Florida

Putting Education Reform To The Test

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What Jobs Skills Are Florida Students Learning?

Adobe Photoshop is the top job skill Florida students are learning in school.

reinis / flickr

Adobe Photoshop is the top job skill Florida students are learning in school.

Earlier this week we told you about AMskills, a program bringing German-style apprenticeships to Tampa-area students.

Another way Florida has tried to help school prepare students for jobs is the Career and Professional Education Act. The law helps businesses create academies within public schools to train students and help them earn professional certifications. Those certifications can help students find a job or earn college credit.

Improving CAPE was a top priority of legislative leaders in 2013.

So what kinds of certifications are Florida students earning?

Computer skills are a top choice, with students learning how to edit and manipulate images, create web sites and use basic office software. Food protection is the top career-specific certification, followed by several medical certifications.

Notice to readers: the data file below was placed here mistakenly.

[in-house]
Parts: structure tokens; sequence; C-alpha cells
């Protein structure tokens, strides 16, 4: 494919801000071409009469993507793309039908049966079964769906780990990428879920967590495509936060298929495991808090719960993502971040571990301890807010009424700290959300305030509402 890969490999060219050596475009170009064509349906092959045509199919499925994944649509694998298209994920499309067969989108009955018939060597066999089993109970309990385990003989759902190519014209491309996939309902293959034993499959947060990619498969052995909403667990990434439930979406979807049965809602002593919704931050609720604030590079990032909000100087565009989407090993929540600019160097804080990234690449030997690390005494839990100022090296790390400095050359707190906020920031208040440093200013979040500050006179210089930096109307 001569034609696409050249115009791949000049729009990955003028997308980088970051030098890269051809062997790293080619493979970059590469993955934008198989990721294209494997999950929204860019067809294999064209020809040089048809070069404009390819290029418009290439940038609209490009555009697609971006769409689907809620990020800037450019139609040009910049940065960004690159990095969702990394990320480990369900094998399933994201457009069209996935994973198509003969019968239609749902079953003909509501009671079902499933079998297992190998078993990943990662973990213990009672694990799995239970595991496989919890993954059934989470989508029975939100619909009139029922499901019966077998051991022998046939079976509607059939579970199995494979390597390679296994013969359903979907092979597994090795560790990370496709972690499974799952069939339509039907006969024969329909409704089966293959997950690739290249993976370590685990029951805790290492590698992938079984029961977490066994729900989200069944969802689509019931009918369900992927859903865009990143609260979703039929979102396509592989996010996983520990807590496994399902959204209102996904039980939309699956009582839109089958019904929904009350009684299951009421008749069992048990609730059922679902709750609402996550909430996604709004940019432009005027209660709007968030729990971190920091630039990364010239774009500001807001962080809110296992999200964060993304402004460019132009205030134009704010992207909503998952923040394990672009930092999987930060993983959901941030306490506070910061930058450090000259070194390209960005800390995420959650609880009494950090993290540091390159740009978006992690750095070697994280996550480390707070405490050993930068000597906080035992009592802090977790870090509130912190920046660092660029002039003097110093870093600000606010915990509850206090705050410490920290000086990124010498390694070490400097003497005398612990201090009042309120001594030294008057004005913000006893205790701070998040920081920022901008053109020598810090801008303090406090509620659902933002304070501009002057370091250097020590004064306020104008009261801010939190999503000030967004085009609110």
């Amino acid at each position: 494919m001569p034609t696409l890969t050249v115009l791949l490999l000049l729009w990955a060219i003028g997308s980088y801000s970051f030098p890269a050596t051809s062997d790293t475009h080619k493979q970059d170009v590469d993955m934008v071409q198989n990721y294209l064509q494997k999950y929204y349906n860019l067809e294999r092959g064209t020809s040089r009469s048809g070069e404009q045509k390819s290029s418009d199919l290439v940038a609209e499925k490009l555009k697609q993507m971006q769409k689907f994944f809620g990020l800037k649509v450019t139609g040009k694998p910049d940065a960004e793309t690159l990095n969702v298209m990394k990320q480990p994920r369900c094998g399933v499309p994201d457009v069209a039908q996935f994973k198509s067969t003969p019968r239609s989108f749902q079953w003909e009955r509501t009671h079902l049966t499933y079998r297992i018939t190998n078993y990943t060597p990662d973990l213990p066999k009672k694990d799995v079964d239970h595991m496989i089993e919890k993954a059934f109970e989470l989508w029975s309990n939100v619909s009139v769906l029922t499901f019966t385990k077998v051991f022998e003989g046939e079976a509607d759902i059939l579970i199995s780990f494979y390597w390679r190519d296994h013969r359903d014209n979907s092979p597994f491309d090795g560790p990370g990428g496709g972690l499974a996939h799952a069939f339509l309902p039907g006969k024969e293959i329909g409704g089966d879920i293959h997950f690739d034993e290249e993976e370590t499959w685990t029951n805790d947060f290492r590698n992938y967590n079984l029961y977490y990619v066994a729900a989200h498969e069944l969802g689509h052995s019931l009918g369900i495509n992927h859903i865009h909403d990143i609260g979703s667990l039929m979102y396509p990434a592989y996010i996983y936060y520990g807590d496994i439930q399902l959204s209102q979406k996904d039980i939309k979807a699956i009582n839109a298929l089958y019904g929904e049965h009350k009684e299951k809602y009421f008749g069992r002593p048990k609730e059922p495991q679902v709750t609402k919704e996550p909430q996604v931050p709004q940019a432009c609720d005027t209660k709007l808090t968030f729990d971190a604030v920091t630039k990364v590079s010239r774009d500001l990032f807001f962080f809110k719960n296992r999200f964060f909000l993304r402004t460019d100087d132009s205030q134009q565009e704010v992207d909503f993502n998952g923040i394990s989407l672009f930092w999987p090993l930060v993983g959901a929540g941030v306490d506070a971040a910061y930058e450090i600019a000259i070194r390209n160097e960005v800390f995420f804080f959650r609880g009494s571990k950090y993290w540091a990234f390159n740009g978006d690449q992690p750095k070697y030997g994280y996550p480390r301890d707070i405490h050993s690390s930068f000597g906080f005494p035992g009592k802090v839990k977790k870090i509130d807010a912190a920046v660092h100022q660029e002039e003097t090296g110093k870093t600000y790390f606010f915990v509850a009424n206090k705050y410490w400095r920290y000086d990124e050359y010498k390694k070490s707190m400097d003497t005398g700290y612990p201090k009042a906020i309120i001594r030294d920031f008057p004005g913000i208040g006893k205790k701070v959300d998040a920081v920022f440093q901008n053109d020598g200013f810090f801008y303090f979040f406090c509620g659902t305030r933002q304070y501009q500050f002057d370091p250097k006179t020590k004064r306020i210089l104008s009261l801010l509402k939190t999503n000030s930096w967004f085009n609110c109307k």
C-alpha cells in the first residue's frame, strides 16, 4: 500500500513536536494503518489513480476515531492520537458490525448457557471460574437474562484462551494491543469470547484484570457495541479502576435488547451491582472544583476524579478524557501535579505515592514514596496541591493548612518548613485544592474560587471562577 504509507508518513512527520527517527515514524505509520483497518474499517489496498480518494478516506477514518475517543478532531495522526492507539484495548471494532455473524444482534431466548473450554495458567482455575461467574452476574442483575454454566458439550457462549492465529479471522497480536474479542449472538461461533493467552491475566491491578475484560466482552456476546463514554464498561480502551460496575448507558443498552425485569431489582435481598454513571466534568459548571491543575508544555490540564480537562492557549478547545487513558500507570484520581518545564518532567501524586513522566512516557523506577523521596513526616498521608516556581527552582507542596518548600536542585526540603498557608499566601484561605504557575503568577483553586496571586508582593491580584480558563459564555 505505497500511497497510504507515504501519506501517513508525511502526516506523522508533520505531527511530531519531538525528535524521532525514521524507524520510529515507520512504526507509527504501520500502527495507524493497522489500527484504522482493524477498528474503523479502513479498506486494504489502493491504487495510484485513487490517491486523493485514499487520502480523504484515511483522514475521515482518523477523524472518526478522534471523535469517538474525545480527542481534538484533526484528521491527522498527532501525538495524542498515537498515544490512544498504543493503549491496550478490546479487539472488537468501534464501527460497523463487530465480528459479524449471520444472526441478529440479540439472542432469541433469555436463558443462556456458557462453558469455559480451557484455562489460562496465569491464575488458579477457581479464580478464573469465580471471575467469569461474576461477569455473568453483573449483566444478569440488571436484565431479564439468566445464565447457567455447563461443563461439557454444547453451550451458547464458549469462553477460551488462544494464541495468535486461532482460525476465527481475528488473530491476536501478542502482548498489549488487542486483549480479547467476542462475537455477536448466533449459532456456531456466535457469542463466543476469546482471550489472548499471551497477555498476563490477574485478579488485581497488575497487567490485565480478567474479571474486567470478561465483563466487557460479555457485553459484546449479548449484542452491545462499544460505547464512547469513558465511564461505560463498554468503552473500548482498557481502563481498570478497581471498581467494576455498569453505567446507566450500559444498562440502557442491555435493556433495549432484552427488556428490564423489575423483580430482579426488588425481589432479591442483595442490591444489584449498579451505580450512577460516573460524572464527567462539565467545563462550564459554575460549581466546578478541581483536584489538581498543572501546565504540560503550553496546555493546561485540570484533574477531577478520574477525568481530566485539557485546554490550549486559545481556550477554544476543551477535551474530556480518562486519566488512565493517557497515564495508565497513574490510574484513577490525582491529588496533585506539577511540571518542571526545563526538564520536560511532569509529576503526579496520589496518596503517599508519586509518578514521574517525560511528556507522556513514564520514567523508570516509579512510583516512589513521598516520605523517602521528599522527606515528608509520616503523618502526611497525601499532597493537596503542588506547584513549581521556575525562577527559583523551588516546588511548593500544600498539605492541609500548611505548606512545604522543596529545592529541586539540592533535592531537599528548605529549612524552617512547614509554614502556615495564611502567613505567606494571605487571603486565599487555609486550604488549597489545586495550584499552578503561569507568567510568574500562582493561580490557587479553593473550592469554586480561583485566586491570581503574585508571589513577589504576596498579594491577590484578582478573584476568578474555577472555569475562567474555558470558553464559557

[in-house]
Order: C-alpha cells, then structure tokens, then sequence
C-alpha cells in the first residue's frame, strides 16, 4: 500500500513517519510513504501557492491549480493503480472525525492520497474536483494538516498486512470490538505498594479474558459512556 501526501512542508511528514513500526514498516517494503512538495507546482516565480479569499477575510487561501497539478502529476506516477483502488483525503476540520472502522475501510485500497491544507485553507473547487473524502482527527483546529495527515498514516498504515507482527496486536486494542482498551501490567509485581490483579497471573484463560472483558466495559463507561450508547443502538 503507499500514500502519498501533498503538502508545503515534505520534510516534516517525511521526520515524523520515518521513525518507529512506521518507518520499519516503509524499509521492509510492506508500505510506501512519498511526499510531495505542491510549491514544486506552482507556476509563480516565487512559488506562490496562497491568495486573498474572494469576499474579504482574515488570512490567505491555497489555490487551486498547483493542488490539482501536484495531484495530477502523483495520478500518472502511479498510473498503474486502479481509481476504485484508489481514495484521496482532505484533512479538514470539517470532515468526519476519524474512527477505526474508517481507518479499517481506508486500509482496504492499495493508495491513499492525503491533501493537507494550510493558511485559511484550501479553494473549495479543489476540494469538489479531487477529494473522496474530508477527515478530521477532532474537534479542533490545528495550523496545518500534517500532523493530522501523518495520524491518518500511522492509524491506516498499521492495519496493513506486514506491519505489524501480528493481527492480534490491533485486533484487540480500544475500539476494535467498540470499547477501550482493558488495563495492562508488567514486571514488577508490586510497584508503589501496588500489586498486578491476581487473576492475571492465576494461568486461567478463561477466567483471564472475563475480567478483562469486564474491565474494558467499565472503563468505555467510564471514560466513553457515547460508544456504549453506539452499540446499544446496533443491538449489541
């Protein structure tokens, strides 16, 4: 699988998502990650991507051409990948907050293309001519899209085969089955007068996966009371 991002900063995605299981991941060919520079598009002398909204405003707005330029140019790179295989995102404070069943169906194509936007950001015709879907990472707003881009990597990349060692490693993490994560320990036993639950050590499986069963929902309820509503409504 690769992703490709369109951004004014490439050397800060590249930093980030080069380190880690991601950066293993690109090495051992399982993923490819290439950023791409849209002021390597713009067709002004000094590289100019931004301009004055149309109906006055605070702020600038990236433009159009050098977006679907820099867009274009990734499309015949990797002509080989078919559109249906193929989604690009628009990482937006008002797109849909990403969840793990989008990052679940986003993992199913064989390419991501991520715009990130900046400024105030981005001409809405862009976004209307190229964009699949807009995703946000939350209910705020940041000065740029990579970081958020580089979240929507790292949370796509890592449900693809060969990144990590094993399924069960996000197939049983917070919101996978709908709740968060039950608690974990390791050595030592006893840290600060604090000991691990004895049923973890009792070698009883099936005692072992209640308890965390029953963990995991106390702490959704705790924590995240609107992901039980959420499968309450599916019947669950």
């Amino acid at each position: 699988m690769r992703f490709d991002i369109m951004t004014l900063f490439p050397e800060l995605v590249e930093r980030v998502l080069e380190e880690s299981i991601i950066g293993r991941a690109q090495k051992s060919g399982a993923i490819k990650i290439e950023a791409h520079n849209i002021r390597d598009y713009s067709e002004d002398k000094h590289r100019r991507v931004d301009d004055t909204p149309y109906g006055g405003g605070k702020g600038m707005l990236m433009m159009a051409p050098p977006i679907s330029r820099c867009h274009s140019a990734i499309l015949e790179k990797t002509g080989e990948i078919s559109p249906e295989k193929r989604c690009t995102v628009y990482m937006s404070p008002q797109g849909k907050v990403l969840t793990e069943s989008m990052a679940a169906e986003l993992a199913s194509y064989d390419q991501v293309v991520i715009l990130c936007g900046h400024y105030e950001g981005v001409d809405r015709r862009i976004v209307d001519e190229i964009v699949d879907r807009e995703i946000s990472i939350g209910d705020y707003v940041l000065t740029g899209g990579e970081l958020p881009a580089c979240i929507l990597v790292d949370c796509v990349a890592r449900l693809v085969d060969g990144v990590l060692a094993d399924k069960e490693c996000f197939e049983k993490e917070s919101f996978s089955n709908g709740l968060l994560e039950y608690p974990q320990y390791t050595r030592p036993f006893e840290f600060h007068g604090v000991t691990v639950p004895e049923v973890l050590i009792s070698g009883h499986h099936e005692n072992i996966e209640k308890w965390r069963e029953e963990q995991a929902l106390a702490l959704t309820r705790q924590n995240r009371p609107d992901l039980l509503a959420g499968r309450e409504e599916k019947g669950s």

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Gov. Scott Breaks Budget Veto Record

Gov. Rick Scott issued a record amount of budget vetoes Tuesday, including many education projects.

John O'Connor / StateImpact Florida

Gov. Rick Scott issued a record amount of budget vetoes Tuesday, including many education projects.

Gov. Rick Scott’s budget veto list broke records Tuesday, and education projects weren’t spared despite Scott’s emphasis on K-12 funding this year.

In total, Scott vetoed $461.4 million from the now $78.7 billion spending plan. Scott signed the plan in private Tuesday and the budget takes effect July 1.

Among the largest items Scott trimmed was $15 million for the University of Central Florida to build a campus in downtown Orlando. Many of the education cuts were for new campus buildings or renovations: $8 million to renovate Norman Hall at the University of Florida; $5 million to buy land for Florida International University; $3 million to treat mold at FIU; $3 million for a new southern campus for Hillsborough Community College.

Scott also eliminated money for programs K-12 school districts rely on, such as $1.5 million for Teach for America. Teach for America plucks recent college grads from campus and runs them through a boot camp training program. Critics say TFA provides inadequate training, but Miami-Dade and other large Florida districts rely on TFA to bolster their teacher roster.

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Are High School Exit Exams An Unnecessary Barrier To Graduation?

Brandon Lewis, a junior at Miami's Dr. Michael M. Krop High School, passed Algebra I, but has struggled with the end-of-course exam in that subject.